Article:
Since the Charlotte City Council passed a city non-discrimination ordinance on February 22, North Carolina has been at the center of a national story – indeed, an international story – and seemingly each week, new events occur, warranting attention, analysis and discussion. One month after the passage of the Charlotte ordinance, the General Assembly passed House Bill 2. Three weeks later, Governor McCrory issued an Executive Order reaffirming parts of HB2 while asking for changes in other areas. Last week, the U.S. Department of Justice notified state leaders that in their legal opinion, House Bill 2 violates Title VII of the federal Civil Rights Act of 1964. Governor McCrory responded this week by filing a lawsuit requesting declarative judgment regarding Title VII. That same day, legislative leaders filed their own lawsuit, regarding Title VII as well as Title IX of the federal Education Amendments Act of 1972, and U.S. Attorney General Loretta Lynch announced that the U.S. DOJ would pursue a civil action against North Carolina, the University of North Carolina System, and its leaders. As we stated on March 30, and throughout these dynamic three months, the North Carolina Chamber has been thoughtfully analyzing House Bill 2 and subsequent executive orders and lawsuits.
As the state’s largest, broad-based business advocacy organization, our membership has diverse opinions and perspectives that reflect your businesses, your communities and your personal points of view, just like the general public and members of the General Assembly. To that end, on all issues, we engage our members in a process that is deliberate and respectful of the complexity of the issue and broad range of opinions reflected within our membership. That process and analysis ultimately guides what we say and do. While conducting this process, we have been and will continue to be a part of the dialogue on this issue. We will represent the views of our members to elected officials and, when asked by them, offer suggestions.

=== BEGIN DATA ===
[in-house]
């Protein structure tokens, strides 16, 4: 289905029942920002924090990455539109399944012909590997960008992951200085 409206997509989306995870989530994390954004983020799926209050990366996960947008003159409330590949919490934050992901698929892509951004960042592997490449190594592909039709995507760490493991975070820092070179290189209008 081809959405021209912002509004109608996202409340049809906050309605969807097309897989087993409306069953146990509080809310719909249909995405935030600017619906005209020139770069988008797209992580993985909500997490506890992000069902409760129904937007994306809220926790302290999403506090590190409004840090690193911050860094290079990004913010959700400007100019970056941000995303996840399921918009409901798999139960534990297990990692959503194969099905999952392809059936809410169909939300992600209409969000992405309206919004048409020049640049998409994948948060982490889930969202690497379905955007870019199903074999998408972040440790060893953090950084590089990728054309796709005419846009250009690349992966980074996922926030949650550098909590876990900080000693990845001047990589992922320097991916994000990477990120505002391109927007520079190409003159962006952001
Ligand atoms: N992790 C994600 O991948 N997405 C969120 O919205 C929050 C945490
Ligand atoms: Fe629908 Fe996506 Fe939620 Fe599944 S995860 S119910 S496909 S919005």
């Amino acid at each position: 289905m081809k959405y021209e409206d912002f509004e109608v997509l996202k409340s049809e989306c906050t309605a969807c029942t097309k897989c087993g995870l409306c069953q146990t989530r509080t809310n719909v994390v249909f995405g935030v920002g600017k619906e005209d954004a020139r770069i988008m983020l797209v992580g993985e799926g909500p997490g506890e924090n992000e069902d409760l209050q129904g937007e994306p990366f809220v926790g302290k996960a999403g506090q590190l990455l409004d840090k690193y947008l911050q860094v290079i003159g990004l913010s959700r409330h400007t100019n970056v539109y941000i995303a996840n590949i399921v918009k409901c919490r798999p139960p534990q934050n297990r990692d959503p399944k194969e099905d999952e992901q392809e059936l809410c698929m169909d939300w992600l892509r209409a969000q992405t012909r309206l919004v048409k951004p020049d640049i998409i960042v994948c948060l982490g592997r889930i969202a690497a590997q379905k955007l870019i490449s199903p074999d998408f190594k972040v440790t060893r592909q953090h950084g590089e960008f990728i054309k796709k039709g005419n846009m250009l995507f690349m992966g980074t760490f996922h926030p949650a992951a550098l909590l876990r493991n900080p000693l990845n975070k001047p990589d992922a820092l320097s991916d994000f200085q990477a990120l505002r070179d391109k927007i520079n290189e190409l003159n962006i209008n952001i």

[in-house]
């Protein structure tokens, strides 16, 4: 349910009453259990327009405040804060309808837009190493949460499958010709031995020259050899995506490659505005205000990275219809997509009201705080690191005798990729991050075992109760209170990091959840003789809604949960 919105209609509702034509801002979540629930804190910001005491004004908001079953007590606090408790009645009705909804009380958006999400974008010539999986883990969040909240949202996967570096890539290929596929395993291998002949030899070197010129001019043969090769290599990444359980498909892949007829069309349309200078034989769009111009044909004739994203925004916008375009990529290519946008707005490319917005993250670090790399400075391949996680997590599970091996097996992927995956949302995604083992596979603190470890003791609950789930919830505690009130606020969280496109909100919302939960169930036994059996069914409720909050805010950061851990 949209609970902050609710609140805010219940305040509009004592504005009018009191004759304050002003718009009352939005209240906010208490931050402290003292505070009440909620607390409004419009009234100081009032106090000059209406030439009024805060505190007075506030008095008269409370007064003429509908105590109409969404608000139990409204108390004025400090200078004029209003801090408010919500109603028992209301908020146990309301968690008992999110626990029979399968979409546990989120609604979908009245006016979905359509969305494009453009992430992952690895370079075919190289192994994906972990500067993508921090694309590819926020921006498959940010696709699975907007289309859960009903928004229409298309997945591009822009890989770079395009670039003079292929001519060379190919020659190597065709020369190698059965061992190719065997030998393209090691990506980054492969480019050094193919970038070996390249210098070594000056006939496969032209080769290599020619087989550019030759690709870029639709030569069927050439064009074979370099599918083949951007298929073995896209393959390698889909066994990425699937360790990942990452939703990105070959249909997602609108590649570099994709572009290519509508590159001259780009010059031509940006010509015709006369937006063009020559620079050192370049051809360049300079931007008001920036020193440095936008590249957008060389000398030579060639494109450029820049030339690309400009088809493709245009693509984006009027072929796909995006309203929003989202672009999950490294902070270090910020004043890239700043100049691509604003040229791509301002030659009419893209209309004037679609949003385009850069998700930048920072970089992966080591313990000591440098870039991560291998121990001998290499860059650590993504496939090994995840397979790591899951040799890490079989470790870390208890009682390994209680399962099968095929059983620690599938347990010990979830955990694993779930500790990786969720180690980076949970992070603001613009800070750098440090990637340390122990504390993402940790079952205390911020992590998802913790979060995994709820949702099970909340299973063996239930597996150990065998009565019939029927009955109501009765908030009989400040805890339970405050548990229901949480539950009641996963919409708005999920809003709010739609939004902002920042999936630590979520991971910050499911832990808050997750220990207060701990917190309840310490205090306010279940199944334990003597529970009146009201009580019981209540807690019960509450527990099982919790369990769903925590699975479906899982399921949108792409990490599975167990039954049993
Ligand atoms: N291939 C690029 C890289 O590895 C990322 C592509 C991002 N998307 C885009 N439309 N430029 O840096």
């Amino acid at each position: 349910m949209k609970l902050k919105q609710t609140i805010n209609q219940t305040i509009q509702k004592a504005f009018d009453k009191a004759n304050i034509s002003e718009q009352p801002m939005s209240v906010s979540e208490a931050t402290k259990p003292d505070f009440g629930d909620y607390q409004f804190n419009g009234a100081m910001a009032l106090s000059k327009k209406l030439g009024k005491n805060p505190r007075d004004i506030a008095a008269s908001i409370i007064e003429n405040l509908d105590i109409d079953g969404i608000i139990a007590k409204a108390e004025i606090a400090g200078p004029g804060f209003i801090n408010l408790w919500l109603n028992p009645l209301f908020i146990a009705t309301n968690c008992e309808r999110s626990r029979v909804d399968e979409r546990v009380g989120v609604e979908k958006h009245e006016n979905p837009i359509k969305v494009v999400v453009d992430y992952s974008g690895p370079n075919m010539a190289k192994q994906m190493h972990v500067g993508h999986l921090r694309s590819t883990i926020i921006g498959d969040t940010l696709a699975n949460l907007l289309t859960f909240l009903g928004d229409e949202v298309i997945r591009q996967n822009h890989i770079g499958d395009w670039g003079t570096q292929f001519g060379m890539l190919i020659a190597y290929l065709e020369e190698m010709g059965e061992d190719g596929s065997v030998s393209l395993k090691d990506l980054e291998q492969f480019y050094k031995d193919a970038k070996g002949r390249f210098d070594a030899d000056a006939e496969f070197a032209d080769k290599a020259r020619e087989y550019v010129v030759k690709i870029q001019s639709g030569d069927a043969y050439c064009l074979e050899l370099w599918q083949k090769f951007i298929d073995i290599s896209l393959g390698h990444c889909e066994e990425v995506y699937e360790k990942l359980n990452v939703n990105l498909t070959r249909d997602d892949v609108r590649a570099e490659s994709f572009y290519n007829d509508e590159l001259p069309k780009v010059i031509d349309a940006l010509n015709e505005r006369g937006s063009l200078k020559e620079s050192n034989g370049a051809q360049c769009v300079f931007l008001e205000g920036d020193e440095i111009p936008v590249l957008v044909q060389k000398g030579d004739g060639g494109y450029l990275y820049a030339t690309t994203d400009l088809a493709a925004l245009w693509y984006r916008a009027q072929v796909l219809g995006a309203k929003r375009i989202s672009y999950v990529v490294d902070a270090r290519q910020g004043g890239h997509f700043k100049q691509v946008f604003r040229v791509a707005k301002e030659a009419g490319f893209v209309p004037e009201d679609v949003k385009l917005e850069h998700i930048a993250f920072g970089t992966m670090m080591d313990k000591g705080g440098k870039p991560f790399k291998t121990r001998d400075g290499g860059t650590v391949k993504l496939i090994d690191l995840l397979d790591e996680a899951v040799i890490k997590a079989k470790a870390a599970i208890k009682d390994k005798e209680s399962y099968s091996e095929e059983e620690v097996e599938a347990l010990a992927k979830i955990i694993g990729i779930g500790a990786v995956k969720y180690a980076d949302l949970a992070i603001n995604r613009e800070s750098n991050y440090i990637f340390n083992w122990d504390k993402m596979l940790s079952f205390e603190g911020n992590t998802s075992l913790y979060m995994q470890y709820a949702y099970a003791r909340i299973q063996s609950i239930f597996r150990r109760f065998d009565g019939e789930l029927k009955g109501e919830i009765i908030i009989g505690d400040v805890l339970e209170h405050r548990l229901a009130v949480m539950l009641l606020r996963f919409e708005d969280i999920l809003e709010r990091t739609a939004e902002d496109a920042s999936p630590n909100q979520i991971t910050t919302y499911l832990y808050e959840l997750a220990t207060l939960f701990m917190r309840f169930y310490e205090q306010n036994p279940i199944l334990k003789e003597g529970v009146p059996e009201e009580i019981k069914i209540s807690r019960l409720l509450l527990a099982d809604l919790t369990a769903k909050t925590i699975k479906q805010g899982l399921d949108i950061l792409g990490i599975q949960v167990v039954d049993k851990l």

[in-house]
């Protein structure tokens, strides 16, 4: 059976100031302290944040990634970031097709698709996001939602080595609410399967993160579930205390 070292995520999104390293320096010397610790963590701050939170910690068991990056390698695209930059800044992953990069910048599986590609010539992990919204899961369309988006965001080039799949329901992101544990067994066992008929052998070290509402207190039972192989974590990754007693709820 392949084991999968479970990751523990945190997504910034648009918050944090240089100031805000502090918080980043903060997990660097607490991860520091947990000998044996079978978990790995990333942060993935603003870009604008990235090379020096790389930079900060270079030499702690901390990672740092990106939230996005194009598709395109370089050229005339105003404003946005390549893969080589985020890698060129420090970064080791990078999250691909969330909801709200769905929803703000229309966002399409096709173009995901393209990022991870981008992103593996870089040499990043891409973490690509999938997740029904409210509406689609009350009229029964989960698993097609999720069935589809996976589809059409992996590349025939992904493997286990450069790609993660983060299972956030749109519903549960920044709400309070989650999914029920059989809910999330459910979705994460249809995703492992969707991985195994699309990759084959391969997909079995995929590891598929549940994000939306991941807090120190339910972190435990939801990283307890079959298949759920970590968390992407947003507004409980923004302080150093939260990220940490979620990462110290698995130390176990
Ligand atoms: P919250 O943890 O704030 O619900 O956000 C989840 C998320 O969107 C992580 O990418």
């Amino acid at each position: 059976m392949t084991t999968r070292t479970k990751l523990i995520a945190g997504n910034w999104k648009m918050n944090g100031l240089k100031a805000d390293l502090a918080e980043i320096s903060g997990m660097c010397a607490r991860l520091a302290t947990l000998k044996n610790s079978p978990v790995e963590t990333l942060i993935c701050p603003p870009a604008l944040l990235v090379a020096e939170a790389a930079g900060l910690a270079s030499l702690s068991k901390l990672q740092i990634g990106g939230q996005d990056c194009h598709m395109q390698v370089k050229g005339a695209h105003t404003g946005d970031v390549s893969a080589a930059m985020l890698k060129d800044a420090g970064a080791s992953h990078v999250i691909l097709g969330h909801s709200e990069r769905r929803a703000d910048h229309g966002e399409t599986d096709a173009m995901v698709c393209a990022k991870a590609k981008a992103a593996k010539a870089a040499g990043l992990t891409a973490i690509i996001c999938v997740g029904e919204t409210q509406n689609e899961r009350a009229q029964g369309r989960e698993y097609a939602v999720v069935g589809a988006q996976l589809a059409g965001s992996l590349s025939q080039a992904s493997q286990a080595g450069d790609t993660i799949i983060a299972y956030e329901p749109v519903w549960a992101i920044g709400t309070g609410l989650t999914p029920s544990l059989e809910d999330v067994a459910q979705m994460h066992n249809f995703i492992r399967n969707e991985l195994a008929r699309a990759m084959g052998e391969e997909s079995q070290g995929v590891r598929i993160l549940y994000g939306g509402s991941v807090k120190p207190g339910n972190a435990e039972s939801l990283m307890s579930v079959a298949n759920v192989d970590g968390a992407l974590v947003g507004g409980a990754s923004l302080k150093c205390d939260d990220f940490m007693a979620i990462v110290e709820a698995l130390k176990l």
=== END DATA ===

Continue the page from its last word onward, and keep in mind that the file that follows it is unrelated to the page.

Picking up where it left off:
Based on a detailed analysis that will continue as this policy continues to evolve, the North Carolina Chamber, on behalf of its 35,000 members who employ 1.26 million workers in North Carolina, recommends the North Carolina General Assembly take the following actions to alleviate concerns from the business community on this issue.